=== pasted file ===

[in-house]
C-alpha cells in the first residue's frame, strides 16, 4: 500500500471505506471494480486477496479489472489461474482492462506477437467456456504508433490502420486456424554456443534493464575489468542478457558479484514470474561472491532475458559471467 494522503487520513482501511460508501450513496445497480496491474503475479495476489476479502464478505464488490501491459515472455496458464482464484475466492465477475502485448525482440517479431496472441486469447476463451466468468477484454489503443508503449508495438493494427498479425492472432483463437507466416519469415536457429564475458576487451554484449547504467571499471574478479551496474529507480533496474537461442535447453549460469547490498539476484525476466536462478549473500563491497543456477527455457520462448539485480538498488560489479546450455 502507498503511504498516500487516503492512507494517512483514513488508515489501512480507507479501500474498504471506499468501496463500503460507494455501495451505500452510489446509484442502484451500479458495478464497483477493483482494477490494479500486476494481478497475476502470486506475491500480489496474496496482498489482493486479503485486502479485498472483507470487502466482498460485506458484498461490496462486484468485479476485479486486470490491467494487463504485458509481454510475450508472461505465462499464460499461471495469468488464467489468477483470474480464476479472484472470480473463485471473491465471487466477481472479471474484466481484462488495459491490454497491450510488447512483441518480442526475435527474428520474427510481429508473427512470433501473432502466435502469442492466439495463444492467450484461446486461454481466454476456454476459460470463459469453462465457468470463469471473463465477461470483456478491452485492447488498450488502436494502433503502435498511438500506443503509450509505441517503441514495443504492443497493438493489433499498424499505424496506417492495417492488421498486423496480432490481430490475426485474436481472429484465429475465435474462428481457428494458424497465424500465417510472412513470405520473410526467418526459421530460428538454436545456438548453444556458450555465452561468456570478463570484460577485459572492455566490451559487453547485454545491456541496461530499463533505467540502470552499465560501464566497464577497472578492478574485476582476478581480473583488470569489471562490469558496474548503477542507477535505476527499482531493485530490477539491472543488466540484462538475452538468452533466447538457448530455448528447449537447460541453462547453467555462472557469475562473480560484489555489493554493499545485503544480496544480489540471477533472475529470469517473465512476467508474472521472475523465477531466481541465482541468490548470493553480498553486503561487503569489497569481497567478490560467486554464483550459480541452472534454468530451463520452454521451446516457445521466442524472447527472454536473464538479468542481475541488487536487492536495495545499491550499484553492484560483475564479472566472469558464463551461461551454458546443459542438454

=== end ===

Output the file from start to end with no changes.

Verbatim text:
[in-house]
C-alpha cells in the first residue's frame, strides 16, 4: 500500500471505506471494480486477496479489472489461474482492462506477437467456456504508433490502420486456424554456443534493464575489468542478457558479484514470474561472491532475458559471467 494522503487520513482501511460508501450513496445497480496491474503475479495476489476479502464478505464488490501491459515472455496458464482464484475466492465477475502485448525482440517479431496472441486469447476463451466468468477484454489503443508503449508495438493494427498479425492472432483463437507466416519469415536457429564475458576487451554484449547504467571499471574478479551496474529507480533496474537461442535447453549460469547490498539476484525476466536462478549473500563491497543456477527455457520462448539485480538498488560489479546450455 502507498503511504498516500487516503492512507494517512483514513488508515489501512480507507479501500474498504471506499468501496463500503460507494455501495451505500452510489446509484442502484451500479458495478464497483477493483482494477490494479500486476494481478497475476502470486506475491500480489496474496496482498489482493486479503485486502479485498472483507470487502466482498460485506458484498461490496462486484468485479476485479486486470490491467494487463504485458509481454510475450508472461505465462499464460499461471495469468488464467489468477483470474480464476479472484472470480473463485471473491465471487466477481472479471474484466481484462488495459491490454497491450510488447512483441518480442526475435527474428520474427510481429508473427512470433501473432502466435502469442492466439495463444492467450484461446486461454481466454476456454476459460470463459469453462465457468470463469471473463465477461470483456478491452485492447488498450488502436494502433503502435498511438500506443503509450509505441517503441514495443504492443497493438493489433499498424499505424496506417492495417492488421498486423496480432490481430490475426485474436481472429484465429475465435474462428481457428494458424497465424500465417510472412513470405520473410526467418526459421530460428538454436545456438548453444556458450555465452561468456570478463570484460577485459572492455566490451559487453547485454545491456541496461530499463533505467540502470552499465560501464566497464577497472578492478574485476582476478581480473583488470569489471562490469558496474548503477542507477535505476527499482531493485530490477539491472543488466540484462538475452538468452533466447538457448530455448528447449537447460541453462547453467555462472557469475562473480560484489555489493554493499545485503544480496544480489540471477533472475529470469517473465512476467508474472521472475523465477531466481541465482541468490548470493553480498553486503561487503569489497569481497567478490560467486554464483550459480541452472534454468530451463520452454521451446516457445521466442524472447527472454536473464538479468542481475541488487536487492536495495545499491550499484553492484560483475564479472566472469558464463551461461551454458546443459542438454